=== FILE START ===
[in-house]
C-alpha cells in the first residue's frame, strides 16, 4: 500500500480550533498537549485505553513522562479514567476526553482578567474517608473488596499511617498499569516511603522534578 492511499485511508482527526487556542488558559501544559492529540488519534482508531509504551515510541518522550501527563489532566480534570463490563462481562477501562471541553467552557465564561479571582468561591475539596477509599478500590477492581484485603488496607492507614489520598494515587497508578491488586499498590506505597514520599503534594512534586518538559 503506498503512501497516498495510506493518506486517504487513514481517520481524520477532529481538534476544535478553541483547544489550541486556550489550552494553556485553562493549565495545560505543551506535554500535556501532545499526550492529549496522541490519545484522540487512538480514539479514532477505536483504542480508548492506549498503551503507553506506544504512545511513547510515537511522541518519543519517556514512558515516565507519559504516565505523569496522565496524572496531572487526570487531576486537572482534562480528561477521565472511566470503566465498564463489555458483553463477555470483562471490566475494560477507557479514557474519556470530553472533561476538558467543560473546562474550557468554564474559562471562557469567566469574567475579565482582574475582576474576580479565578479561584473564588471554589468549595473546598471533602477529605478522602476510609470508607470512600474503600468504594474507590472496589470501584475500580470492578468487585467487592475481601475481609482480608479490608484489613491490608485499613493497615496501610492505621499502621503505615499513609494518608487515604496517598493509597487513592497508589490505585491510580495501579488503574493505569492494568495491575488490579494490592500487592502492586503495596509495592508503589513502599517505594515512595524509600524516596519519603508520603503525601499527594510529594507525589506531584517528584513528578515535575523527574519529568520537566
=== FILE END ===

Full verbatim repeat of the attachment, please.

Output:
[in-house]
C-alpha cells in the first residue's frame, strides 16, 4: 500500500480550533498537549485505553513522562479514567476526553482578567474517608473488596499511617498499569516511603522534578 492511499485511508482527526487556542488558559501544559492529540488519534482508531509504551515510541518522550501527563489532566480534570463490563462481562477501562471541553467552557465564561479571582468561591475539596477509599478500590477492581484485603488496607492507614489520598494515587497508578491488586499498590506505597514520599503534594512534586518538559 503506498503512501497516498495510506493518506486517504487513514481517520481524520477532529481538534476544535478553541483547544489550541486556550489550552494553556485553562493549565495545560505543551506535554500535556501532545499526550492529549496522541490519545484522540487512538480514539479514532477505536483504542480508548492506549498503551503507553506506544504512545511513547510515537511522541518519543519517556514512558515516565507519559504516565505523569496522565496524572496531572487526570487531576486537572482534562480528561477521565472511566470503566465498564463489555458483553463477555470483562471490566475494560477507557479514557474519556470530553472533561476538558467543560473546562474550557468554564474559562471562557469567566469574567475579565482582574475582576474576580479565578479561584473564588471554589468549595473546598471533602477529605478522602476510609470508607470512600474503600468504594474507590472496589470501584475500580470492578468487585467487592475481601475481609482480608479490608484489613491490608485499613493497615496501610492505621499502621503505615499513609494518608487515604496517598493509597487513592497508589490505585491510580495501579488503574493505569492494568495491575488490579494490592500487592502492586503495596509495592508503589513502599517505594515512595524509600524516596519519603508520603503525601499527594510529594507525589506531584517528584513528578515535575523527574519529568520537566